Philanthropy inthe United States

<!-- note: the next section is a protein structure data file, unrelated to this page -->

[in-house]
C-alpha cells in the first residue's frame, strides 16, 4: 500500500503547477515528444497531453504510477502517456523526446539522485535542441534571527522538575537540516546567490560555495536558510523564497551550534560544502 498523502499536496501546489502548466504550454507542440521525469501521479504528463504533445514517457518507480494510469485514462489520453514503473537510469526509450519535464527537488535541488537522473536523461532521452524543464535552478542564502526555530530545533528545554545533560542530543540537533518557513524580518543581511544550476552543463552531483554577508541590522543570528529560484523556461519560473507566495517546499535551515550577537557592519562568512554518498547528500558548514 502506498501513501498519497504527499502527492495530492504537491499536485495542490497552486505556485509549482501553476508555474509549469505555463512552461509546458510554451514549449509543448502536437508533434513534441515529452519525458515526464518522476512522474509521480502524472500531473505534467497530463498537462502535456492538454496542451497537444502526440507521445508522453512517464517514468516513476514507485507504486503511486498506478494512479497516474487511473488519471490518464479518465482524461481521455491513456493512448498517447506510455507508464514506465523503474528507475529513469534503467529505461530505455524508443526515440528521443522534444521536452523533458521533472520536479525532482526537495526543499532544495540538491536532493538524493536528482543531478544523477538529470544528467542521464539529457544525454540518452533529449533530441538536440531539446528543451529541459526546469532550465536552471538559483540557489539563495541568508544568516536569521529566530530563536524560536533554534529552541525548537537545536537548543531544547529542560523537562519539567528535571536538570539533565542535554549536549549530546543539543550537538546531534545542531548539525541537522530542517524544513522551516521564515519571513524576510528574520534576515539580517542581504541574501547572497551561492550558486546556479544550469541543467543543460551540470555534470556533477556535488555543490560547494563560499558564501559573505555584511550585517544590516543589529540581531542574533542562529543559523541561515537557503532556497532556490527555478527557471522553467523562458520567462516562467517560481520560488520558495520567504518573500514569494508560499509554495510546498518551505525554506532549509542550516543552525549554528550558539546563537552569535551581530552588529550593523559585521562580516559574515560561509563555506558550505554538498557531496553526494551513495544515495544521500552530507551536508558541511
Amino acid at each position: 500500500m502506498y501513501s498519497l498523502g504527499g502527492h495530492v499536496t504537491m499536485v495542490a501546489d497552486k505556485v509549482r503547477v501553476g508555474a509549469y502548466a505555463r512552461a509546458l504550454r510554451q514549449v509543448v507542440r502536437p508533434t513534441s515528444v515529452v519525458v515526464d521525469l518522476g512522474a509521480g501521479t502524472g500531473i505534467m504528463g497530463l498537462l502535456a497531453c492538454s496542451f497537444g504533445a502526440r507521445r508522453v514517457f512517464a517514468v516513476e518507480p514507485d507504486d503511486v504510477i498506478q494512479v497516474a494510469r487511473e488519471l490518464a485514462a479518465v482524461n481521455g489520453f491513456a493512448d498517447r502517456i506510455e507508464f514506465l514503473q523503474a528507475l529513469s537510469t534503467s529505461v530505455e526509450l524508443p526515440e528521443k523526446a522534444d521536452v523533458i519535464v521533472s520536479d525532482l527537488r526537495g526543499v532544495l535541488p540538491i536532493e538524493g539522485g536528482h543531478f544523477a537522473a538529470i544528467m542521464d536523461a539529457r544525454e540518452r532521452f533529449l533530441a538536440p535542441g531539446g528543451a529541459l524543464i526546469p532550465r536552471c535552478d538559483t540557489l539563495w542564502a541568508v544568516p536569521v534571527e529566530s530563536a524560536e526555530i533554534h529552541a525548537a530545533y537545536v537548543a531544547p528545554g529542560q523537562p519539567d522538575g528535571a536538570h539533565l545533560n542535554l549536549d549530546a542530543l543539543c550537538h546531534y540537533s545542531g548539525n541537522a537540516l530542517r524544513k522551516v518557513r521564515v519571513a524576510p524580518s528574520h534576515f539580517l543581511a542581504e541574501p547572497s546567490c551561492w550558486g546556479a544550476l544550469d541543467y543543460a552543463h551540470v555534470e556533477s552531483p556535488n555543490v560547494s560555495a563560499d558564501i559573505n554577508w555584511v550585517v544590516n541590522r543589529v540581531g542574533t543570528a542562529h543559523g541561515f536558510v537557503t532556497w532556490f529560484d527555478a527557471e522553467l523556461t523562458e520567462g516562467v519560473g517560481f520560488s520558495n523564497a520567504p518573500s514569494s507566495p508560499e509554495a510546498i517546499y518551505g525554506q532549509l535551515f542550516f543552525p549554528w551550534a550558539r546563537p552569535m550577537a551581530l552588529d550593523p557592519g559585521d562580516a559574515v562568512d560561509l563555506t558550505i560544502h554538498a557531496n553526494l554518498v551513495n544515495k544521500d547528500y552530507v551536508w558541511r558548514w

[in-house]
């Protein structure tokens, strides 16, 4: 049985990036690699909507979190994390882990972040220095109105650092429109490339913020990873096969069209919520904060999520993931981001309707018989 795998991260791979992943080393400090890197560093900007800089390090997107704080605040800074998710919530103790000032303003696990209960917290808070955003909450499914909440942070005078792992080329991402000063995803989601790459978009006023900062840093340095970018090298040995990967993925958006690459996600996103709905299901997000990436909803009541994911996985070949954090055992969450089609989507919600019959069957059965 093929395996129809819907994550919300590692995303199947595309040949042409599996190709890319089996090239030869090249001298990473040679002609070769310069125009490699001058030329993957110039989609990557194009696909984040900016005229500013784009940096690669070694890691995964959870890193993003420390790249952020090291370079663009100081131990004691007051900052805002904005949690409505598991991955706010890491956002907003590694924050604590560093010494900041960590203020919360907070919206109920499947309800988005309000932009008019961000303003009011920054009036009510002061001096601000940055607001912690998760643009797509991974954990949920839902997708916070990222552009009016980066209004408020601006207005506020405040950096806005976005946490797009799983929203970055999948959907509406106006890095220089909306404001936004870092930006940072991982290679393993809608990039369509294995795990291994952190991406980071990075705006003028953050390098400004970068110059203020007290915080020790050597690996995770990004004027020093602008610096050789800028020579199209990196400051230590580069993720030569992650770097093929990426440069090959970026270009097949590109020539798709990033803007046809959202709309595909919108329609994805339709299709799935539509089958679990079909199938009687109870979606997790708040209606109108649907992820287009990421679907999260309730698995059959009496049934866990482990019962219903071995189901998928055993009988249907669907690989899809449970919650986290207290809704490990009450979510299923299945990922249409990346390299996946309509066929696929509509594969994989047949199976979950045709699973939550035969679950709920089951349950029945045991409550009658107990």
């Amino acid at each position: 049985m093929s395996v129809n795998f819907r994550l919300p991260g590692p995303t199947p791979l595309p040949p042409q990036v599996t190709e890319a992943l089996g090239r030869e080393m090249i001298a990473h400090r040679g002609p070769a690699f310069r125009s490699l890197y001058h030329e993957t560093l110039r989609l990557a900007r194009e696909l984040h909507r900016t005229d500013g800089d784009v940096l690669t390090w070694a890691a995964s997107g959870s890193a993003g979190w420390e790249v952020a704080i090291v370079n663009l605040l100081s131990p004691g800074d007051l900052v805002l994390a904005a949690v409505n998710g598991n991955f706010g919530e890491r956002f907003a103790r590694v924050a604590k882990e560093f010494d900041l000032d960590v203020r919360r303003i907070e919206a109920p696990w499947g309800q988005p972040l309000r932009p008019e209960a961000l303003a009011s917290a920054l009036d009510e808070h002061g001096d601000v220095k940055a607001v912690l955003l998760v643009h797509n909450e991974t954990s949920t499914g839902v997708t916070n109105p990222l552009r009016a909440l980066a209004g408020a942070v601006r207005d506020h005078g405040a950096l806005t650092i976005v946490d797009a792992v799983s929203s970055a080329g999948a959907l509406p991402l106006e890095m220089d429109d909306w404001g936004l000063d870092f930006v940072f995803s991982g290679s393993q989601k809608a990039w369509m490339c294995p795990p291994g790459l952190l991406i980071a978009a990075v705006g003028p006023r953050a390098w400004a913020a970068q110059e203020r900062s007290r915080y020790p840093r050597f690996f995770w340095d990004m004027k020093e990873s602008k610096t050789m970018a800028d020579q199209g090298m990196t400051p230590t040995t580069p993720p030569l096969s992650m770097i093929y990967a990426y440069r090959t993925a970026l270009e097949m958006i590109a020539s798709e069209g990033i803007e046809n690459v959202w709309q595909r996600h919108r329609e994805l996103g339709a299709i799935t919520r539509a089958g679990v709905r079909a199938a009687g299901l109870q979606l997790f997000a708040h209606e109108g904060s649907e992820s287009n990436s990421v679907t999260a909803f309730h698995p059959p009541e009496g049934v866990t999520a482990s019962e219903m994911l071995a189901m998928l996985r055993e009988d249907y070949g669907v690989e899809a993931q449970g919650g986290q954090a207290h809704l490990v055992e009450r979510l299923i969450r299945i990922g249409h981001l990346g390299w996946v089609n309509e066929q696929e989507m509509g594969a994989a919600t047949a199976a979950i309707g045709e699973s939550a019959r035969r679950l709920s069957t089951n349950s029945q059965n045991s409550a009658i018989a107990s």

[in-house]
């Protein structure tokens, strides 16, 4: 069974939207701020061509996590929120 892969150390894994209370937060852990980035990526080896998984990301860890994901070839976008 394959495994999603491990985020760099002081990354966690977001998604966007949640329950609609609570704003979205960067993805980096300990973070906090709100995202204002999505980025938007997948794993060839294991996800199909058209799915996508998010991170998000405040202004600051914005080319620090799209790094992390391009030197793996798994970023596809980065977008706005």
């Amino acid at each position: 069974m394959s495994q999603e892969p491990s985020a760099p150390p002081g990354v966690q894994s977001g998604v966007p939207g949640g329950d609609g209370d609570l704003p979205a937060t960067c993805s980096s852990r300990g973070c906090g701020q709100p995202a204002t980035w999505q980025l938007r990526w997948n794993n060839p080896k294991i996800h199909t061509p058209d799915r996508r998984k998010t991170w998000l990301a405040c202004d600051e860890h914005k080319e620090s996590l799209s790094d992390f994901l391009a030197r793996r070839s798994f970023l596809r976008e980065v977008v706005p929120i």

Philanthropy in the United StatesPhilanthropy was really defined in theUnited States. Andrew Carnegie (1889)4in his essay on wealth in 1889 stated:‘The man who dies richdies disgraced’America’s third generational wealth andlack of a strong public sector has lead tohuge philanthropic activity over the lastcentury. Many organisations survivewithout any state support on privatedonations alone. The endowments tosome of the larger universities aresubstantial and many museums andgalleries survive without any support fromthe state but purely on subscriptions anddonations. Foundations like theRockefeller Foundation and the FordFoundation distribute hundreds of millionsdollars every year based on theirendowment payout requirements. TheAmerican Foundations are however notwithout their critics. Joel Fleishman(2007)5 discusses that despite their hugeimpact on the American civic sector littleis known about how they operate. Staffare only accountable to trustees andtrustees are accountable to no one. In2007 by law they must spend around 35billion annually. This amount will steadilygrow and it will come with increased callsfor scrutiny and regulation. Philanthropicactivity in the Unites States is an industryin itself.Page 680% of US households donate moneyeach year to over 1.5 million charities,social welfare organisations and religiouscongregations. In the US 93% of theaffluent would increase giving if theyfound additional causes they feltpassionately about. 66% would give moreif they were better informed about givingoptions and the effectiveness of theircontributions and 85% would be anxiousto receive guidance from their advisor onphilanthropy (Pew Charitable Trusts2008)6.The non-profit sector worldwide is one ofthe fastest growing sectors. It engages40 million globally and spends 1.3 trillionannually, more than the GDP of all but sixcountries. The task in Ireland is toencourage givers to be more strategic,more focussed, more intentional, ratherthan responding to ad hoc requests. Inother words move from chequebookcharity to engaged philanthropy (Aikens2008)74Carnegie, Andrew. (1889) ‘Wealth’ North AmericanReview, Volume 148, Number 391, pp. 653-654.5Fleishman, Joel, L. (2007) ‘The Foundation A GreatAmerican Secret: How Private Wealth Is Changing TheWorld’, New York: Public Affairs, pp. 259-264.67www.pewcharitabletrusts.comAikens Kingsley (2008) ‘Connect’ The Ireland Funds.Philanthropy & the Arts